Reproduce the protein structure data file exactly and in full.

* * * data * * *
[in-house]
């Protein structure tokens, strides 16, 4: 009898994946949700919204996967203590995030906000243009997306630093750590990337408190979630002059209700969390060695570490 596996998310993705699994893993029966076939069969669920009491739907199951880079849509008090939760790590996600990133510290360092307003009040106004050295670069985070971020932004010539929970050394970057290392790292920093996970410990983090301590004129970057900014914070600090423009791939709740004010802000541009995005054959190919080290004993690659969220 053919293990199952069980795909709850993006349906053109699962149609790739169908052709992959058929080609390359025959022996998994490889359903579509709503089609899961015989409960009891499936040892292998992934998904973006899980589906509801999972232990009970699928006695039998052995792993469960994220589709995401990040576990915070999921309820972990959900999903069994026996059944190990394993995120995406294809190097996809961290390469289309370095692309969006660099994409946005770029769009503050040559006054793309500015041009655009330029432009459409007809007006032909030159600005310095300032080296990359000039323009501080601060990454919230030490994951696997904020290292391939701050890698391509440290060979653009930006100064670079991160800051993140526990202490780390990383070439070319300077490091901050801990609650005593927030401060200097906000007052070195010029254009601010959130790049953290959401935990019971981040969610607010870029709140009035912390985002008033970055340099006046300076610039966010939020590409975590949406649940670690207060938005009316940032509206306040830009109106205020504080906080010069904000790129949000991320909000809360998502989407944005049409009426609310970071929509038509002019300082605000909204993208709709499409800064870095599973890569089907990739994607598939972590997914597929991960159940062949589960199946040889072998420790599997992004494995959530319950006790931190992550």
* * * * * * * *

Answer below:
[in-house]
């Protein structure tokens, strides 16, 4: 009898994946949700919204996967203590995030906000243009997306630093750590990337408190979630002059209700969390060695570490 596996998310993705699994893993029966076939069969669920009491739907199951880079849509008090939760790590996600990133510290360092307003009040106004050295670069985070971020932004010539929970050394970057290392790292920093996970410990983090301590004129970057900014914070600090423009791939709740004010802000541009995005054959190919080290004993690659969220 053919293990199952069980795909709850993006349906053109699962149609790739169908052709992959058929080609390359025959022996998994490889359903579509709503089609899961015989409960009891499936040892292998992934998904973006899980589906509801999972232990009970699928006695039998052995792993469960994220589709995401990040576990915070999921309820972990959900999903069994026996059944190990394993995120995406294809190097996809961290390469289309370095692309969006660099994409946005770029769009503050040559006054793309500015041009655009330029432009459409007809007006032909030159600005310095300032080296990359000039323009501080601060990454919230030490994951696997904020290292391939701050890698391509440290060979653009930006100064670079991160800051993140526990202490780390990383070439070319300077490091901050801990609650005593927030401060200097906000007052070195010029254009601010959130790049953290959401935990019971981040969610607010870029709140009035912390985002008033970055340099006046300076610039966010939020590409975590949406649940670690207060938005009316940032509206306040830009109106205020504080906080010069904000790129949000991320909000809360998502989407944005049409009426609310970071929509038509002019300082605000909204993208709709499409800064870095599973890569089907990739994607598939972590997914597929991960159940062949589960199946040889072998420790599997992004494995959530319950006790931190992550």